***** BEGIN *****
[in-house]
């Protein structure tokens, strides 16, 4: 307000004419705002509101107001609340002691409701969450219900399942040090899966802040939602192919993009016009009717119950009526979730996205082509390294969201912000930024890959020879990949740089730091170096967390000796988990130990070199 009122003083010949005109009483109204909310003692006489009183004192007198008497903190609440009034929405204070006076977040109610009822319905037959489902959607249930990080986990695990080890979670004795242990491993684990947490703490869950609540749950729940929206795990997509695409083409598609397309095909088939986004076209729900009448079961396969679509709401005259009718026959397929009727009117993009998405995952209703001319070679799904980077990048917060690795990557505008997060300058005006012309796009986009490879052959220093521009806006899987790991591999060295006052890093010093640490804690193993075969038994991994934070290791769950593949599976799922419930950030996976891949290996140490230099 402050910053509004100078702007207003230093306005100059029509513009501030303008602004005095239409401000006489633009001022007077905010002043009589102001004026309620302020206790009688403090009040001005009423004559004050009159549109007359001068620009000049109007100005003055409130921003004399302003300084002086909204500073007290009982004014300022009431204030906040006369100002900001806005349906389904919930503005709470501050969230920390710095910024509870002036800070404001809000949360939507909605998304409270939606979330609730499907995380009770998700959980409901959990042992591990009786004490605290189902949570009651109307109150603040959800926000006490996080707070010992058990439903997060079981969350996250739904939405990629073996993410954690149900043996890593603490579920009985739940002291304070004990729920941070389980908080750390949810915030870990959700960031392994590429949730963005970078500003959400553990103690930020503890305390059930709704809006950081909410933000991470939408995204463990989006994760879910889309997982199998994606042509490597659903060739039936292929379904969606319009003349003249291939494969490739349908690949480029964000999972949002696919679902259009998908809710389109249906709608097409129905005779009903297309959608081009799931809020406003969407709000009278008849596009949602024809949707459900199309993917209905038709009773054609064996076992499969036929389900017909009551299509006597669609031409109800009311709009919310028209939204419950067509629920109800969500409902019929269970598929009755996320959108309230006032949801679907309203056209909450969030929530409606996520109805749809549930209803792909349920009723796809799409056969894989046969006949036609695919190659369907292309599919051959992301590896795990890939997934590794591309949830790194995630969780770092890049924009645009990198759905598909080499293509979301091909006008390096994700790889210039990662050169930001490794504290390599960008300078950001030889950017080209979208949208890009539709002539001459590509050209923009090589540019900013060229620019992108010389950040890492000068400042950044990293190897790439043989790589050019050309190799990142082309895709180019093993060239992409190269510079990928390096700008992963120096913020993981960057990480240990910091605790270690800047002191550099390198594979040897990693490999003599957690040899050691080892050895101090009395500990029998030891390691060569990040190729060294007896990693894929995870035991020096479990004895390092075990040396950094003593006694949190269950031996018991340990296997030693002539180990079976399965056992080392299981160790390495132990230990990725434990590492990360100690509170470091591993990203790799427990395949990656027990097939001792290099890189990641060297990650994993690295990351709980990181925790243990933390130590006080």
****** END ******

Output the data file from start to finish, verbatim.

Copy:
[in-house]
């Protein structure tokens, strides 16, 4: 307000004419705002509101107001609340002691409701969450219900399942040090899966802040939602192919993009016009009717119950009526979730996205082509390294969201912000930024890959020879990949740089730091170096967390000796988990130990070199 009122003083010949005109009483109204909310003692006489009183004192007198008497903190609440009034929405204070006076977040109610009822319905037959489902959607249930990080986990695990080890979670004795242990491993684990947490703490869950609540749950729940929206795990997509695409083409598609397309095909088939986004076209729900009448079961396969679509709401005259009718026959397929009727009117993009998405995952209703001319070679799904980077990048917060690795990557505008997060300058005006012309796009986009490879052959220093521009806006899987790991591999060295006052890093010093640490804690193993075969038994991994934070290791769950593949599976799922419930950030996976891949290996140490230099 402050910053509004100078702007207003230093306005100059029509513009501030303008602004005095239409401000006489633009001022007077905010002043009589102001004026309620302020206790009688403090009040001005009423004559004050009159549109007359001068620009000049109007100005003055409130921003004399302003300084002086909204500073007290009982004014300022009431204030906040006369100002900001806005349906389904919930503005709470501050969230920390710095910024509870002036800070404001809000949360939507909605998304409270939606979330609730499907995380009770998700959980409901959990042992591990009786004490605290189902949570009651109307109150603040959800926000006490996080707070010992058990439903997060079981969350996250739904939405990629073996993410954690149900043996890593603490579920009985739940002291304070004990729920941070389980908080750390949810915030870990959700960031392994590429949730963005970078500003959400553990103690930020503890305390059930709704809006950081909410933000991470939408995204463990989006994760879910889309997982199998994606042509490597659903060739039936292929379904969606319009003349003249291939494969490739349908690949480029964000999972949002696919679902259009998908809710389109249906709608097409129905005779009903297309959608081009799931809020406003969407709000009278008849596009949602024809949707459900199309993917209905038709009773054609064996076992499969036929389900017909009551299509006597669609031409109800009311709009919310028209939204419950067509629920109800969500409902019929269970598929009755996320959108309230006032949801679907309203056209909450969030929530409606996520109805749809549930209803792909349920009723796809799409056969894989046969006949036609695919190659369907292309599919051959992301590896795990890939997934590794591309949830790194995630969780770092890049924009645009990198759905598909080499293509979301091909006008390096994700790889210039990662050169930001490794504290390599960008300078950001030889950017080209979208949208890009539709002539001459590509050209923009090589540019900013060229620019992108010389950040890492000068400042950044990293190897790439043989790589050019050309190799990142082309895709180019093993060239992409190269510079990928390096700008992963120096913020993981960057990480240990910091605790270690800047002191550099390198594979040897990693490999003599957690040899050691080892050895101090009395500990029998030891390691060569990040190729060294007896990693894929995870035991020096479990004895390092075990040396950094003593006694949190269950031996018991340990296997030693002539180990079976399965056992080392299981160790390495132990230990990725434990590492990360100690509170470091591993990203790799427990395949990656027990097939001792290099890189990641060297990650994993690295990351709980990181925790243990933390130590006080």